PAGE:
Warchest will help Slack beat Microsoft, Cisco and other mighty competitors.

Mitch Wagner, Executive Editor, Light Reading

August 21, 2018

3 Min Read
Slack Value Tops $7B With $427M Funding

The digerati's favorite tool for collaborating and sharing animated GIFs is now worth more than $7.1 billion, as Slack has raised an additional $427 million in an H funding round announced Tuesday. That's on top of $841 million previously raised.

Slack now has more than 8 million daily active users, the company said in a blog post announcing the deal. Many of those users pay nothing for the freemium service. Slack has more than 70,000 paid teams.

Lead investors for the H round are Dragoneer Investment Group and General Atlantic, with funds and accounts advised by T. Rowe Price Associates Inc, and funds advised by Wellington Management and Baillie Gifford and Sands Capital, as well as existing investors.

Figure 1: Photo by Pictures of Money (CC BY 2.0) Photo by (CC BY 2.0)

Now entering its fifth year, the 2020 Vision Executive Summit is an exclusive meeting of global CSP executives focused on navigating the disruptive forces at work in telecom today. Join us in Lisbon on December 4-6 to meet with fellow experts as we define the future of next-gen communications and how to make it profitable.

Slack, which launched in 2013, is like Netflix Inc. (Nasdaq: NFLX), Amazon.com Inc. (Nasdaq: AMZN) and Facebook , in that it's one of those seemingly simple services that should have been copied, out-competed and put out of business early on, and yet just keeps getting bigger.

Slack has several competitive advantages that account for at least part of its success: It's simple and reliable. It's a platform as well as a chat tool; people can do their work from inside Slack, which integrates with a staggering array of enterprise cloud services, including GitHub, Zendesk, Dropbox, Google Calendar, Microsoft OneDrive, Salesforce and more. People just plain like using Slack, with its friendly features such as support for emoji and GIFs to humanize collaboration. And Slack is free for small teams that only need limited functionality.

Slack faces heavyweight competition. Microsoft Corp. (Nasdaq: MSFT), which has been cloning and competing with successful upstarts for 40 years, has its own Slack competitor, Teams, which it launched in 2016. Microsoft copied Slack's freemium capabilities in July. (See Microsoft Whacks Slack With Free Teams Tier.)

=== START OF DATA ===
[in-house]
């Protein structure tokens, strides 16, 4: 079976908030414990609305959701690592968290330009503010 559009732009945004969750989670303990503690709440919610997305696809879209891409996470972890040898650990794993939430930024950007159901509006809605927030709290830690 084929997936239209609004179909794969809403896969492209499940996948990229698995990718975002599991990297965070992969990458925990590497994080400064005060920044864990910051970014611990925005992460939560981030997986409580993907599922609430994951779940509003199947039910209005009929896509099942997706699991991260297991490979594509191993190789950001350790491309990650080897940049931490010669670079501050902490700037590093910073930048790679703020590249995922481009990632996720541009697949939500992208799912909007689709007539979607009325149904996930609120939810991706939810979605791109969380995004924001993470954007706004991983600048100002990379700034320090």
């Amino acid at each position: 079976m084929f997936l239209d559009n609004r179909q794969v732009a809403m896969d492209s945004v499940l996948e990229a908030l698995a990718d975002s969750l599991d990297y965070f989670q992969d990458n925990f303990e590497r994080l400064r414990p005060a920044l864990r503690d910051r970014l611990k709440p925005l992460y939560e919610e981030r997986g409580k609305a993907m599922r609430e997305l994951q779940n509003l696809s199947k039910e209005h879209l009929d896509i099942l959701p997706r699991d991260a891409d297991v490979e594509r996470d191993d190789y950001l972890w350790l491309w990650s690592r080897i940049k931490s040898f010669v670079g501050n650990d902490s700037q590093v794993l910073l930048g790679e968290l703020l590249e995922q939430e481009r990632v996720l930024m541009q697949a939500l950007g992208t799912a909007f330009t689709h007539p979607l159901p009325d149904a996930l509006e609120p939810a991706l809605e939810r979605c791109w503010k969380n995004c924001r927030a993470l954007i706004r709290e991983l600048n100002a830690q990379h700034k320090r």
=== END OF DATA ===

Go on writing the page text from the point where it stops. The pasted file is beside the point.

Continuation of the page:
Cisco Systems Inc. (Nasdaq: CSCO) has its own group chat capabilities in Webex Teams (formerly known as Spark). (See Cisco Acquires AI Firm for $270M – CEO to Head Collaboration.)

Also, Facebook is looking to get into the act with with Workplace by Facebook (though we never hear about anybody actually using it). And Rocket is an open source team communication tool popular among open source developers.

Update 8/22: A Facebook spokesperson responds that they have "more than 30,000 customers, are used in 81 languages globally and have customers on every continent in the world. Our customers span every size and vertical -- some names you may know include Walmart, Starbucks, Deliveroo, Spotify, RBS, Soho House, Virgin Atlantic, Campbell's, Hootsuite, Heineken, Domino's etc. We also have telco customers including AirTel and Telefonica."

Slack has one fewer competitor than it used to; the company acquired the intellectual property for Stride and HipChat Cloud from Atlassian last month, and is shutting them down. The two companies plan to collaborate.

"Our mission is to make people’s working lives simpler, more pleasant, and more productive, and we are grateful for the support along the way," Slack said in its blog post Tuesday.

— Mitch Wagner Follow me on Twitter Visit my LinkedIn profile Visit me on Tumblr Follow me on Facebook Executive Editor, Light Reading

About the Author(s)

Mitch Wagner

Executive Editor, Light Reading

San Diego-based Mitch Wagner is many things. As well as being "our guy" on the West Coast (of the US, not Scotland, or anywhere else with indifferent meteorological conditions), he's a husband (to his wife), dissatisfied Democrat, American (so he could be President some day), nonobservant Jew, and science fiction fan. Not necessarily in that order.

He's also one half of a special duo, along with Minnie, who is the co-habitor of the West Coast Bureau and Light Reading's primary chewer of sticks, though she is not the only one on the team who regularly munches on bark.

Wagner, whose previous positions include Editor-in-Chief at Internet Evolution and Executive Editor at InformationWeek, will be responsible for tracking and reporting on developments in Silicon Valley and other US West Coast hotspots of communications technology innovation.

Beats: Software-defined networking (SDN), network functions virtualization (NFV), IP networking, and colored foods (such as 'green rice').

Subscribe and receive the latest news from the industry.
Join 62,000+ members. Yes it's completely free.

You May Also Like